ORTING — As heavy rain threatens to flood rivers this winter, many flood-plain managers are trying to work with nature, rather than against it, to keep waterways from overflowing.
Instead of relying on dikes, levees and other engineered structures to protect communities, some cities and counties are taking a different tack. They’re giving rivers more room to meander by setting back levees and buying up nearby land that can absorb floodwaters. They’re also adding trees and other vegetation and reconnecting rivers to flood plains.
In 2013, the state Legislature set aside $44 million for the Floodplains by Design program, a partnership between the Department of Ecology, Nature Conservancy and Puget Sound Partnership.
Projects in Whatcom, King, Yakima, Kittitas, Wahkiakum and other counties are using that state and other money to reduce flooding, while also improving water quality, restoring fish habitat, preserving farmland and opening up public access.
“Already we’re seeing nothing but great results,” said Ken Wolfe, building official for the city of Orting, 20 miles southeast of Tacoma. “Past practices didn’t pencil out very well. Giving the river back what it used to have is the best way to approach flood control.”
The $18 million levee-setback project along the Puyallup River helped protect the town of 7,000 people from potential flooding last month.
A late November storm pushed the river to a level that, a year or two ago, would likely have flooded city streets or required sandbags, Wolfe said, but the project moved back the levee by up to 400 feet in some places and gave the river more space to spread out. The project also included improved salmon habitat.
Across the country, communities along river corridors are rethinking how to manage flood plains in ways that serve many purposes.
“Rivers are very energetic and dynamic systems,” said Robert Naiman, emeritus professor with the University of Washington who has studied river ecology and watershed management. “If you don’t want to have flooding, you’ve got to allow the rivers to take their own course to a large extent.”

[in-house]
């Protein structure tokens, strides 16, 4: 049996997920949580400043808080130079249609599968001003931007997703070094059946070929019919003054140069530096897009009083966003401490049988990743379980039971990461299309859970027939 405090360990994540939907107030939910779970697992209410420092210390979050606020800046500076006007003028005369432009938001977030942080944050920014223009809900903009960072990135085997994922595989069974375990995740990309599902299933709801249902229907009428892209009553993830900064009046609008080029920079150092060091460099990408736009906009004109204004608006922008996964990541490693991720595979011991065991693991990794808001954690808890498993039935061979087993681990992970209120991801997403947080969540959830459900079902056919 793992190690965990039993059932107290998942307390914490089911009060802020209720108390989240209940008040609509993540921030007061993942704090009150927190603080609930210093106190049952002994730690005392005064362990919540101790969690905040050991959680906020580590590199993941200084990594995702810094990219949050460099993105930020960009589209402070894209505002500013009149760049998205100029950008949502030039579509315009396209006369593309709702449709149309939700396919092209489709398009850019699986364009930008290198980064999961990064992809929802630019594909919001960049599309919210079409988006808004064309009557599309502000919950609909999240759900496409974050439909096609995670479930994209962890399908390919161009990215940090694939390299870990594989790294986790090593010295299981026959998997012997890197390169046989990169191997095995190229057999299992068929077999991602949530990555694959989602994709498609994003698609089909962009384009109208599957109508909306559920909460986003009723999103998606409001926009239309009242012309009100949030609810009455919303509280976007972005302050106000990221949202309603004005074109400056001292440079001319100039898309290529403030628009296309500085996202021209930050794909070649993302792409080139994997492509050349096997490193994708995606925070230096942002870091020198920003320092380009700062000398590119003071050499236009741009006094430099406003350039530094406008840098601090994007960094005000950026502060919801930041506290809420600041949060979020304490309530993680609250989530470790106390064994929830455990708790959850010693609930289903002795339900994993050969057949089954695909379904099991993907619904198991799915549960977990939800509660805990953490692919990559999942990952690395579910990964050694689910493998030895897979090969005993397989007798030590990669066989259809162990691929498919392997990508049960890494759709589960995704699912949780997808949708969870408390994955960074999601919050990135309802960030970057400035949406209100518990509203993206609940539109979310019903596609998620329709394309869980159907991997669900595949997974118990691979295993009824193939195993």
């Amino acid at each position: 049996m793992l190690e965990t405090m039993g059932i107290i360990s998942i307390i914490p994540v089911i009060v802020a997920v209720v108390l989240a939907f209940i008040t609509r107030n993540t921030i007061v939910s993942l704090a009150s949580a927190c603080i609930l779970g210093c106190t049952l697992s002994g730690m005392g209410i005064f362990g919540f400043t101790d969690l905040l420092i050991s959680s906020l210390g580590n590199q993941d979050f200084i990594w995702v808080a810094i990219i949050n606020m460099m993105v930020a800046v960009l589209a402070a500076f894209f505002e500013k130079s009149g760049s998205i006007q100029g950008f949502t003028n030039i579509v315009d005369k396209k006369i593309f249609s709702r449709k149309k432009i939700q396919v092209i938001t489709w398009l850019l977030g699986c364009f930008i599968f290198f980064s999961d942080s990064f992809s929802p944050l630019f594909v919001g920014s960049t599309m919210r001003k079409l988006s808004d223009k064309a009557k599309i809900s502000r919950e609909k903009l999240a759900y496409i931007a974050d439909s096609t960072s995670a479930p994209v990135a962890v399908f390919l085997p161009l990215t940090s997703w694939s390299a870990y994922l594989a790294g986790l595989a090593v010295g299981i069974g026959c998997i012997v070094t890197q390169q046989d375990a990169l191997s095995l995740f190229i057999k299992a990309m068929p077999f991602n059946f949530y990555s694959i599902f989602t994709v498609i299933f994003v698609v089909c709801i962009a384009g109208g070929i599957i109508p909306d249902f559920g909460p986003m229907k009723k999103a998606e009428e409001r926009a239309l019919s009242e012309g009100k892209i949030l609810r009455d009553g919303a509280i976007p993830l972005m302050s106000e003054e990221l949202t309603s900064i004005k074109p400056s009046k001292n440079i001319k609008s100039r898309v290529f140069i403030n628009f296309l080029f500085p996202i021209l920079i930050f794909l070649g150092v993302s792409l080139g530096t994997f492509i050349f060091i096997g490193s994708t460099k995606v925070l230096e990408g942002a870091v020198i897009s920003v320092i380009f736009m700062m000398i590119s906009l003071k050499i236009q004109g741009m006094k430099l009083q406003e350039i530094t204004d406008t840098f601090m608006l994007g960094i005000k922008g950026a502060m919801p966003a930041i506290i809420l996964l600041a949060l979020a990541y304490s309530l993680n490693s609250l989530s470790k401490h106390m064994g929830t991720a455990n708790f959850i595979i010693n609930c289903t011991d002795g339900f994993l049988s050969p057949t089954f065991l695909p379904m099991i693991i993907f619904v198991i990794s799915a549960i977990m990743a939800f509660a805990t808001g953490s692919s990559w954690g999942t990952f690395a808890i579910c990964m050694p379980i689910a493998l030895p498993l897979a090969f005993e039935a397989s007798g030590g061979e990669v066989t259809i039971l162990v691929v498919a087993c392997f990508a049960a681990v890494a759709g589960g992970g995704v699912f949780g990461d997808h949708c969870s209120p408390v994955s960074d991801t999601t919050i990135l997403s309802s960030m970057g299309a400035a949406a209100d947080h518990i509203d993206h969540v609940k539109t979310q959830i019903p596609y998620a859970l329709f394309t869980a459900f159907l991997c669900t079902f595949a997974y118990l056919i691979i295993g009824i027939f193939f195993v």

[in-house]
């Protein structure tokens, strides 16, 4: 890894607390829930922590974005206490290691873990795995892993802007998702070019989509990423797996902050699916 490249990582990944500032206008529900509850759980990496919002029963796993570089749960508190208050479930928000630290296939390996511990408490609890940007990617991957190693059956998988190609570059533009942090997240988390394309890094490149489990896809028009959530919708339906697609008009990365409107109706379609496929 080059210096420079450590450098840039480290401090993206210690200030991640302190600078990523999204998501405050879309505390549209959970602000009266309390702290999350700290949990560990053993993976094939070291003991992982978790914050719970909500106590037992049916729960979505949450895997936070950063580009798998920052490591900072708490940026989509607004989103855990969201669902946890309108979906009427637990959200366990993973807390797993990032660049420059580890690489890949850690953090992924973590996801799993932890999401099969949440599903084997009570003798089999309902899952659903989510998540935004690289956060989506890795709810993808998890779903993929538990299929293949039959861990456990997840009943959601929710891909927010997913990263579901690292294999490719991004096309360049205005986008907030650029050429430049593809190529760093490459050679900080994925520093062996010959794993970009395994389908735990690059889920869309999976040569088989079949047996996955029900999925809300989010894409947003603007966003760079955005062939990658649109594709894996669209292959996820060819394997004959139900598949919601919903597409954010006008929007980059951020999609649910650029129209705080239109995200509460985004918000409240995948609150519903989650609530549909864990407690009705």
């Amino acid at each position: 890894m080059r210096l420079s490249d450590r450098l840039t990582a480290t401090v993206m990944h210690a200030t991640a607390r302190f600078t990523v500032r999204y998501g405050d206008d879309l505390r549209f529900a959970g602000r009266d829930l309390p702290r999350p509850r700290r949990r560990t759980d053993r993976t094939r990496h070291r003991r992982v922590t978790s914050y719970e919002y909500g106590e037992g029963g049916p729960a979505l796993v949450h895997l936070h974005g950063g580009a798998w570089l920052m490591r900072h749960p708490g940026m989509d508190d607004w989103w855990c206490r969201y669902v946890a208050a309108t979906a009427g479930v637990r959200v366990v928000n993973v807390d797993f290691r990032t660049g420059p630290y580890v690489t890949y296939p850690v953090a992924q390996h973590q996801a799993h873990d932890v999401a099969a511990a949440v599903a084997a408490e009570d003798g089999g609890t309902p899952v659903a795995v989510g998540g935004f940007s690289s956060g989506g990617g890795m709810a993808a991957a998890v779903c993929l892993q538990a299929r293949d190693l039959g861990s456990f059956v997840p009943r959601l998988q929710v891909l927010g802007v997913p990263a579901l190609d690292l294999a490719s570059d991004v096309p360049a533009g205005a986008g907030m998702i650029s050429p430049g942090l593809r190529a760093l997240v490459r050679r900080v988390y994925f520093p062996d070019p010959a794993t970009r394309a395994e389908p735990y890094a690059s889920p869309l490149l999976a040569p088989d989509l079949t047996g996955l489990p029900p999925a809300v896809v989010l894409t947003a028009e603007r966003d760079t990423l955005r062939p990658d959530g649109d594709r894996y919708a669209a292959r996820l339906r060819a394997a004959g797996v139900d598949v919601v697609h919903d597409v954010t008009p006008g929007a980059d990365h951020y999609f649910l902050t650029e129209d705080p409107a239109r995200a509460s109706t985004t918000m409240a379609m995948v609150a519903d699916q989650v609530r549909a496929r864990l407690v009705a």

Putting in dikes and levees confines rivers and streams into a narrow channel, Naiman said, adding: “It will work for a little while, but it’s not going to work forever.”
Flood plains are areas that naturally flood, and they act like sponges to hold water. But many have been developed or changed by levees, dams and stream channels, experts say. Rivers that are squeezed between levees, for example, force water to flow faster and rise higher.
Flood plains provide some of the richest habitat for fish and wildlife, but they’re the most heavily developed because people are attracted to living near rivers, said Bob Carey, who directs strategic partnerships with the Nature Conservancy.
“We get a ton of benefits (from floodplains), but those things have been at odds with each other,” Carey said.
Along the Puyallup River, north of Orting, Pierce County officials recently completed a project to reduce flooding and create new salmon habitat. The county created a 2,000-foot side channel this summer, giving the river more room to flow and providing more floodwater capacity.
“We’re poking holes in it, and allowing the river more access,” said Hans Hunger, the county’s capital improvement program manager.. “We’re giving it more room to slow down, dump out gravel, and create more complexity.”
On a recent morning, Hunger and others gave Ecology Department officials a tour of that project. Crews had also placed log jams in the channel to create holding areas for salmon and other fish.
Earlier, the team had toured another project that will conserve nearly 160 acres of farmland, while restoring habitat along a salmon-bearing creek.
There’s been so much interest in the flood plain initiative that the Ecology Department has received $180 million in requests for the next round of potential funding.
“It’s a new way,” said Adam Sant, Ecology’s flood plain project manager, “of thinking about flood plains.”